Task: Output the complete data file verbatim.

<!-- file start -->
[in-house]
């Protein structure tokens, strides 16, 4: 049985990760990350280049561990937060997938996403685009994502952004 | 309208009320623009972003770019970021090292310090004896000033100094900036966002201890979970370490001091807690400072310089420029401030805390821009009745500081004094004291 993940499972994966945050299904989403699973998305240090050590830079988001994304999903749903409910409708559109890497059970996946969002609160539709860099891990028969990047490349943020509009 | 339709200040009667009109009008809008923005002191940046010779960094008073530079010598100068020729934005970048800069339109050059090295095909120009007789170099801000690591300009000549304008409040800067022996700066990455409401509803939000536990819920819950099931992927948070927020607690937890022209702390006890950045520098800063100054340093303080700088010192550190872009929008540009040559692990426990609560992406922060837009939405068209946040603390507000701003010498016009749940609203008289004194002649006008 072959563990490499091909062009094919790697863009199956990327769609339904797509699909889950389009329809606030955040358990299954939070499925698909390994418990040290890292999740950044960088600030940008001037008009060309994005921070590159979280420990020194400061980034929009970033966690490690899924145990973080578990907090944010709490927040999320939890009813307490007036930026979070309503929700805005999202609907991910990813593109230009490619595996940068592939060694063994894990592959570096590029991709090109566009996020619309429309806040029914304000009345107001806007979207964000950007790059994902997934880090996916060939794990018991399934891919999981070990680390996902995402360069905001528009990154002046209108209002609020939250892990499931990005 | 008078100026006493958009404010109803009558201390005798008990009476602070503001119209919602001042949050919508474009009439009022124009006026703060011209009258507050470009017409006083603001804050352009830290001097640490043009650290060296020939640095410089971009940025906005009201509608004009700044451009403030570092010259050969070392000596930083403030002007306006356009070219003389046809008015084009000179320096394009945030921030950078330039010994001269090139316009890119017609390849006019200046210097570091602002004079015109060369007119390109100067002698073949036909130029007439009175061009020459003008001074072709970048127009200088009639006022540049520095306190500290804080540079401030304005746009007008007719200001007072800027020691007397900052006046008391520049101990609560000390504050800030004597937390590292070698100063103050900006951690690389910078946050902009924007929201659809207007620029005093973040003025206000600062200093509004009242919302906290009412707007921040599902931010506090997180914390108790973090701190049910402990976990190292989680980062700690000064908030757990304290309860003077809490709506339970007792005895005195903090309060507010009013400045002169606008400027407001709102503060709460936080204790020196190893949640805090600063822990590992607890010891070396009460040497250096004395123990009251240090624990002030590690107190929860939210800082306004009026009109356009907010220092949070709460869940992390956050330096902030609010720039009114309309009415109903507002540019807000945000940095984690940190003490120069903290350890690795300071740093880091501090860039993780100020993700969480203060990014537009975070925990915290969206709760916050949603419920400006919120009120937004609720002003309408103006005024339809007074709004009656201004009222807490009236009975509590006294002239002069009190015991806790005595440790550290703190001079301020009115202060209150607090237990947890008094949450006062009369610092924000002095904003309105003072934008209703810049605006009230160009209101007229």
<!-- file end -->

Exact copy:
[in-house]
């Protein structure tokens, strides 16, 4: 049985990760990350280049561990937060997938996403685009994502952004 | 309208009320623009972003770019970021090292310090004896000033100094900036966002201890979970370490001091807690400072310089420029401030805390821009009745500081004094004291 993940499972994966945050299904989403699973998305240090050590830079988001994304999903749903409910409708559109890497059970996946969002609160539709860099891990028969990047490349943020509009 | 339709200040009667009109009008809008923005002191940046010779960094008073530079010598100068020729934005970048800069339109050059090295095909120009007789170099801000690591300009000549304008409040800067022996700066990455409401509803939000536990819920819950099931992927948070927020607690937890022209702390006890950045520098800063100054340093303080700088010192550190872009929008540009040559692990426990609560992406922060837009939405068209946040603390507000701003010498016009749940609203008289004194002649006008 072959563990490499091909062009094919790697863009199956990327769609339904797509699909889950389009329809606030955040358990299954939070499925698909390994418990040290890292999740950044960088600030940008001037008009060309994005921070590159979280420990020194400061980034929009970033966690490690899924145990973080578990907090944010709490927040999320939890009813307490007036930026979070309503929700805005999202609907991910990813593109230009490619595996940068592939060694063994894990592959570096590029991709090109566009996020619309429309806040029914304000009345107001806007979207964000950007790059994902997934880090996916060939794990018991399934891919999981070990680390996902995402360069905001528009990154002046209108209002609020939250892990499931990005 | 008078100026006493958009404010109803009558201390005798008990009476602070503001119209919602001042949050919508474009009439009022124009006026703060011209009258507050470009017409006083603001804050352009830290001097640490043009650290060296020939640095410089971009940025906005009201509608004009700044451009403030570092010259050969070392000596930083403030002007306006356009070219003389046809008015084009000179320096394009945030921030950078330039010994001269090139316009890119017609390849006019200046210097570091602002004079015109060369007119390109100067002698073949036909130029007439009175061009020459003008001074072709970048127009200088009639006022540049520095306190500290804080540079401030304005746009007008007719200001007072800027020691007397900052006046008391520049101990609560000390504050800030004597937390590292070698100063103050900006951690690389910078946050902009924007929201659809207007620029005093973040003025206000600062200093509004009242919302906290009412707007921040599902931010506090997180914390108790973090701190049910402990976990190292989680980062700690000064908030757990304290309860003077809490709506339970007792005895005195903090309060507010009013400045002169606008400027407001709102503060709460936080204790020196190893949640805090600063822990590992607890010891070396009460040497250096004395123990009251240090624990002030590690107190929860939210800082306004009026009109356009907010220092949070709460869940992390956050330096902030609010720039009114309309009415109903507002540019807000945000940095984690940190003490120069903290350890690795300071740093880091501090860039993780100020993700969480203060990014537009975070925990915290969206709760916050949603419920400006919120009120937004609720002003309408103006005024339809007074709004009656201004009222807490009236009975509590006294002239002069009190015991806790005595440790550290703190001079301020009115202060209150607090237990947890008094949450006062009369610092924000002095904003309105003072934008209703810049605006009230160009209101007229």